Brazil lawmakers pass anti-corruption law with controversial changes News
Brazil lawmakers pass anti-corruption law with controversial changes

The Brazilian Chamber of Deputies [official website, in Portuguese], the lower house of Congress, passed a measure [news release, in Portuguese] on Wednesday that would permit defendants to seek criminal consequences for prosecutors and judges if the officials abuse their powers, a change that many believe would impair law enforcement’s ability to investigate political corruption. A bill urging [Guardian report] widespread investigation of corruption made its its way to the lawmakers after nearly 2.5 million Brazilians signed a petition. The bill passed after midnight on Wednesday with changes that include the provision that punishes officials for abuse of power. With this provision, authorities who are believed to abuse their power can be sued by the defendant [WSJ report] and may also face a fine or a jail sentence. The lawmakers also removed protections for informants and a legal definition for the crime of illegal enrichment. The president of the Chamber of Deputies, Rodrigo Maia, said [news release, in Portuguese] on Thursday that the vote should be respected. Many prosecutors working on Operation Car Wash have threatened to collectively resign if Brazilian President Michel Temer signs the bill into law.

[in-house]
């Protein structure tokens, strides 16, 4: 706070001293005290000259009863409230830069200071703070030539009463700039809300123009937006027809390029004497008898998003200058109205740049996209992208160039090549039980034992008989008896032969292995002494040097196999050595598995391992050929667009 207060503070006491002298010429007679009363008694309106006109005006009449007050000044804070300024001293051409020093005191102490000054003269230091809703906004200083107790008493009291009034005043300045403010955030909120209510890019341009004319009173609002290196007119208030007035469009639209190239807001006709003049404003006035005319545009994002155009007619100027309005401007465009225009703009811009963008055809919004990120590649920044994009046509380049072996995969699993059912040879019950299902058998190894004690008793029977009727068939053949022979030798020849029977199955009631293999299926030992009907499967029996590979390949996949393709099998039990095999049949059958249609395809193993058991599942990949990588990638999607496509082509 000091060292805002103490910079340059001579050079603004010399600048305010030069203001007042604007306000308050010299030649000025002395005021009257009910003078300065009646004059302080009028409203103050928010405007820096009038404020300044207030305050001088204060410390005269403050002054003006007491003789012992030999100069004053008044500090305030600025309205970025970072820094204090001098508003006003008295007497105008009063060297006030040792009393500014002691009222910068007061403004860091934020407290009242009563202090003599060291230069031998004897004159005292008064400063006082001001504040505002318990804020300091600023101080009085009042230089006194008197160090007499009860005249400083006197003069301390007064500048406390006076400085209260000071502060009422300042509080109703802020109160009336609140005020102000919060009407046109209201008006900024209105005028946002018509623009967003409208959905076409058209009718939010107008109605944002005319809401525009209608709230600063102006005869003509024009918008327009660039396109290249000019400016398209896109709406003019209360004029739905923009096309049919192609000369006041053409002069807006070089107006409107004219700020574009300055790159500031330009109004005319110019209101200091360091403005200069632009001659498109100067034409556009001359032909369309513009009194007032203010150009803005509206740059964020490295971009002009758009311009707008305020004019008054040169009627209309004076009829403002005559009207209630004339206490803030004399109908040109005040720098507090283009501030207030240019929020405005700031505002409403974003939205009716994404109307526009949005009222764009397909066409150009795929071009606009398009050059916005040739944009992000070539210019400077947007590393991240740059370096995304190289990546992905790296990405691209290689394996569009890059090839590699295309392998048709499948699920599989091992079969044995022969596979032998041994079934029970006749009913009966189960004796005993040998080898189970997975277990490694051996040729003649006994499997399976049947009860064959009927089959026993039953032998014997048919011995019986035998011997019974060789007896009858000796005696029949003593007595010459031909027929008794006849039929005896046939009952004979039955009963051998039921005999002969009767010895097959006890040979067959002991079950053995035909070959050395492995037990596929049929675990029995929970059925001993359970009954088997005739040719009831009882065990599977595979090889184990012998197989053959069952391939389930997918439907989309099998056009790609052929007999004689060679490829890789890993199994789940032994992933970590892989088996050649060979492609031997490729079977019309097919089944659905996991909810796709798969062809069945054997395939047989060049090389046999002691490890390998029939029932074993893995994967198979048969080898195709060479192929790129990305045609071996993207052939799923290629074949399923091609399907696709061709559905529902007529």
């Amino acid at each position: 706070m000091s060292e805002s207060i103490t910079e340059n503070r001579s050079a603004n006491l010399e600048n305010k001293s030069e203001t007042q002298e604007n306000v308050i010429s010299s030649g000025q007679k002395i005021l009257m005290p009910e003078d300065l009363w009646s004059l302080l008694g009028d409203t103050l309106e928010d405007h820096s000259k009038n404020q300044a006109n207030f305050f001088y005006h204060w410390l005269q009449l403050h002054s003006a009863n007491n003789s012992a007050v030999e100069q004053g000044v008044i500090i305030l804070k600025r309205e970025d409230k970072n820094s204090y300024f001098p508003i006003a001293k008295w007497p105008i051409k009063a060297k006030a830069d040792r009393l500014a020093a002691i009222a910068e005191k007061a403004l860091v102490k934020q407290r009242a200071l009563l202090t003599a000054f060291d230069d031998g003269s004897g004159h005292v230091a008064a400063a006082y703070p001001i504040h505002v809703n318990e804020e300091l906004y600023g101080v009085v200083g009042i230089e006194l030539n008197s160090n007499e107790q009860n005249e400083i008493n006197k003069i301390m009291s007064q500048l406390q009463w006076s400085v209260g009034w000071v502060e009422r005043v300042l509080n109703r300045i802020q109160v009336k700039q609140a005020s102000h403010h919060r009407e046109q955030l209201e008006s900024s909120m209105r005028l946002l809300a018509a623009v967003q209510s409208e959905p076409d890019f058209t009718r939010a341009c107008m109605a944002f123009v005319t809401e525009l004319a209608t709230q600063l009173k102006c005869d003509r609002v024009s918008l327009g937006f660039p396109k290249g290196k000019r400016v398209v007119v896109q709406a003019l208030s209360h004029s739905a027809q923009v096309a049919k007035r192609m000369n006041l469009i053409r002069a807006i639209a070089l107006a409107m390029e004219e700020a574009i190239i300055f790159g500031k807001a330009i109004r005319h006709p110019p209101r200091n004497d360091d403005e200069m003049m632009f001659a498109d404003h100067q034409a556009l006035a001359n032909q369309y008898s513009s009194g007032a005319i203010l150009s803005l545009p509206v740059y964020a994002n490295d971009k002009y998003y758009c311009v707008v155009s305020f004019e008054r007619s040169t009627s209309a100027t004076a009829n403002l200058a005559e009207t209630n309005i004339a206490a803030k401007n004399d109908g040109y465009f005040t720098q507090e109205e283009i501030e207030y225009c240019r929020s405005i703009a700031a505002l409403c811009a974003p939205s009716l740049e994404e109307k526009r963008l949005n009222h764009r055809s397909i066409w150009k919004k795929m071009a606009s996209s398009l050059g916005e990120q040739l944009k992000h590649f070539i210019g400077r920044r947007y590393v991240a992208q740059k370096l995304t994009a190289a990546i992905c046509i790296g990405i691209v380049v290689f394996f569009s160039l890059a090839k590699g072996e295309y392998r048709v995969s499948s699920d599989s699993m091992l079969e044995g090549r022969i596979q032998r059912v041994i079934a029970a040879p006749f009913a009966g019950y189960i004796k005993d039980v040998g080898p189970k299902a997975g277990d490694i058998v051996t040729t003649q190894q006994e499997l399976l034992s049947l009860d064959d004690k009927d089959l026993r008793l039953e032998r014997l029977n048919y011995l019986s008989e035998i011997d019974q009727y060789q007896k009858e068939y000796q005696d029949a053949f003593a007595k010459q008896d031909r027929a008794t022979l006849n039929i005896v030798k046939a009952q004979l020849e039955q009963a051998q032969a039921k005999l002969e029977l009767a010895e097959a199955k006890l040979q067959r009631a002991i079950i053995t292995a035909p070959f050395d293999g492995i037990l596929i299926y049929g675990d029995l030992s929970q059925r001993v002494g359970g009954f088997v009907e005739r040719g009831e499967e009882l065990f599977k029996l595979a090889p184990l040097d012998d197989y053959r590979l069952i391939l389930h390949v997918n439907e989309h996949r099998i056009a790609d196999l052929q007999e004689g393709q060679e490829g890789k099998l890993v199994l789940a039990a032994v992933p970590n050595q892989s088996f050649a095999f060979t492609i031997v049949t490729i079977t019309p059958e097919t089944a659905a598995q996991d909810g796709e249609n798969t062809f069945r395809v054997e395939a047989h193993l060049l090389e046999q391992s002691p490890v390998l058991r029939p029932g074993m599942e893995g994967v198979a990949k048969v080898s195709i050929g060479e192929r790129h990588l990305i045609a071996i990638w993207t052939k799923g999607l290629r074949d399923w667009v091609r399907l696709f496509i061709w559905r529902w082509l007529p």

The bill was introduced as Operation Car Wash, an investigation which implicated many lawmakers in the Petrobras scandal [JURIST archive], is coming to a close. Brazil’s political establishment has been in turmoil as many powerful politicians have been brought to the center of embarrassing corruption investigation and trials. More than 100 individuals and 50 politicians have been arrested in connection to the scandal, and charges have been filed against some of Brazil’s most powerful politicians, including [JURIST report] former president Luiz Inácio Lula da Silva. Although not directly related to Petrobras, in August the Brazil Senate voted to convict [JURIST op-ed] Rousseff on allegations that she used improper accounting to cover-up a growing budget deficit and illegal loans from state-owned banks. Last month, Rousseff’s lawyers filed documents [JURIST report] with the Superior Electoral Court in Brazil alleging that her former vice president and current President Michel Temer took a large bribe.